The third novella in the MURDERBOT DIARIES series, Rogue Protocol, is due to be published in August 2018. I’m anxious to see where Murderbot’s journey takes us next.

~Tadiana Jones


Artificial Condition by Martha Wells science fiction book reviewsI love Murderbot. In this novella, I especially loved its interactions with ART. The audiobook, narrated by Kevin R. Free, is OK. I don’t think he’s got Murderbot’s voice just right, but it’s fine. 

~Kat Hooper

Published May 8, 2018. Artificial Condition is the follow-up to Martha Wells’s Nebula Award-winning, New York Timesbestselling All Systems Red. It has a dark past—one in which a number of humans were killed. A past that caused it to christen itself “Murderbot”. But it has only vague memories of the massacre that spawned that title, and it wants to know more. Teaming up with a Research Transport vessel named ART (you don’t want to know what the “A” stands for), Murderbot heads to the mining facility where it went rogue. What it discovers will forever change the way it thinks…

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TADIANA JONES, on our staff since July 2015, is an intellectual property lawyer with a BA in English. She inherited her love of classic and hard SF from her father and her love of fantasy and fairy tales from her mother. She lives with her husband and four children in a small town near the mountains in Utah. Tadiana juggles her career, her family, and her love for reading, travel and art, only occasionally dropping balls. She likes complex and layered stories and characters with hidden depths. Favorite authors include Lois McMaster Bujold, Brandon Sanderson, Robin McKinley, Connie Willis, Isaac Asimov, Larry Niven, Megan Whalen Turner, Patricia McKillip, Mary Stewart, Ilona Andrews, and Susanna Clarke.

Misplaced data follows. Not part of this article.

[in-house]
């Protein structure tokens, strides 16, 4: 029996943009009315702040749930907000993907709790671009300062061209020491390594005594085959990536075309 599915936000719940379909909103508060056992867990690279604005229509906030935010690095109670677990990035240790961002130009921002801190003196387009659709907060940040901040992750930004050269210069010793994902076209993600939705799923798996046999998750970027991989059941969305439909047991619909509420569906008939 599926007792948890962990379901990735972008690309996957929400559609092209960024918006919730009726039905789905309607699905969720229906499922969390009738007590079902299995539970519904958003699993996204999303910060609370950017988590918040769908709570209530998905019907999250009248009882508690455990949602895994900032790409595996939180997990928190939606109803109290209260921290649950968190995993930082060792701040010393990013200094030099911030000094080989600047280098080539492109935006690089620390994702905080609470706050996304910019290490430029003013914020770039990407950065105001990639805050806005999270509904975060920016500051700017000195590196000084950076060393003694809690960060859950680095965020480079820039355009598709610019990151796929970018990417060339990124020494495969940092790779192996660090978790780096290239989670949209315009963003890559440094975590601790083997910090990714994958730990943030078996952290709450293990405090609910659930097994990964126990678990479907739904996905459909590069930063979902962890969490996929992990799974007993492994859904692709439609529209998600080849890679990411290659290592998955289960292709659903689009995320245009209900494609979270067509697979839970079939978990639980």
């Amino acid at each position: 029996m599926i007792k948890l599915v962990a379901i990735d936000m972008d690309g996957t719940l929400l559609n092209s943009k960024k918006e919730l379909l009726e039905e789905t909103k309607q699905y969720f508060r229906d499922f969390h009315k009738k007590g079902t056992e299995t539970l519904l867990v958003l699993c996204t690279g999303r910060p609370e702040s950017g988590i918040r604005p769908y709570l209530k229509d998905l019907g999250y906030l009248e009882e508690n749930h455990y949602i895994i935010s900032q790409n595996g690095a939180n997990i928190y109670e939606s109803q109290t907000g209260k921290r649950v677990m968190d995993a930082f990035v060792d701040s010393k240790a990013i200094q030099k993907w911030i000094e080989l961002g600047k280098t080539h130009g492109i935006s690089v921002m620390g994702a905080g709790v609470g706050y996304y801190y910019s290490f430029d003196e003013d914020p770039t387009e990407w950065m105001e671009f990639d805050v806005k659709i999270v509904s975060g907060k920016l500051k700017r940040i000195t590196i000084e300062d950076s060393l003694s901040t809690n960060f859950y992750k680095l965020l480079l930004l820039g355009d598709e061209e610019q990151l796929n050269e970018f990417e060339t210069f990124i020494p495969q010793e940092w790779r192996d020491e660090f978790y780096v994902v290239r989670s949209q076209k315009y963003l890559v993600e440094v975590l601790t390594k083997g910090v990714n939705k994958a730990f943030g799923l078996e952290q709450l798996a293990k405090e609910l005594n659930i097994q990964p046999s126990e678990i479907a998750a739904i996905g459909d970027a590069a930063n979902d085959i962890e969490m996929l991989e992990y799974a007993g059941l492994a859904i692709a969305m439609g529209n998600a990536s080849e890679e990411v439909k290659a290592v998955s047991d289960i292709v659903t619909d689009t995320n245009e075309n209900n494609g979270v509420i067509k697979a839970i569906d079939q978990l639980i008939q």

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KAT HOOPER, who started this site in June 2007, earned a Ph.D. in neuroscience and psychology at Indiana University (Bloomington) and now teaches and conducts brain research at the University of North Florida. When she reads fiction, she wants to encounter new ideas and lots of imagination. She wants to view the world in a different way. She wants to have her mind blown. She loves beautiful language and has no patience for dull prose, vapid romance, or cheesy dialogue. She prefers complex characterization, intriguing plots, and plenty of action. Favorite authors are Jack Vance, Robin Hobb, Kage Baker, William Gibson, Gene Wolfe, Richard Matheson, and C.S. Lewis.

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3 comments

  1. There is no doubt about it; I have to start reading Martha Wells.

    • I am actually reading Martha Wells right now (Raksura). I’m enjoying it.

      I keep seeing great reports about Murderbot. Putting that on my TBR now.

  2. I’ve been buying ARCs (I buy the official versions too) because I don’t want to wait for the next installment.

    Someone called her books competence porn…which is true for a character or two, but it’s more that her characters won’t stop. They just keep trying. They’re also intelligent and quick-witted and snarky…don’t forget snarky. They might make a bad decision but it’s never a stupid one.

    In one of the books, there’s a political opponent trying to derail an agreement…the main character completely derails the opponent. It’s terrific!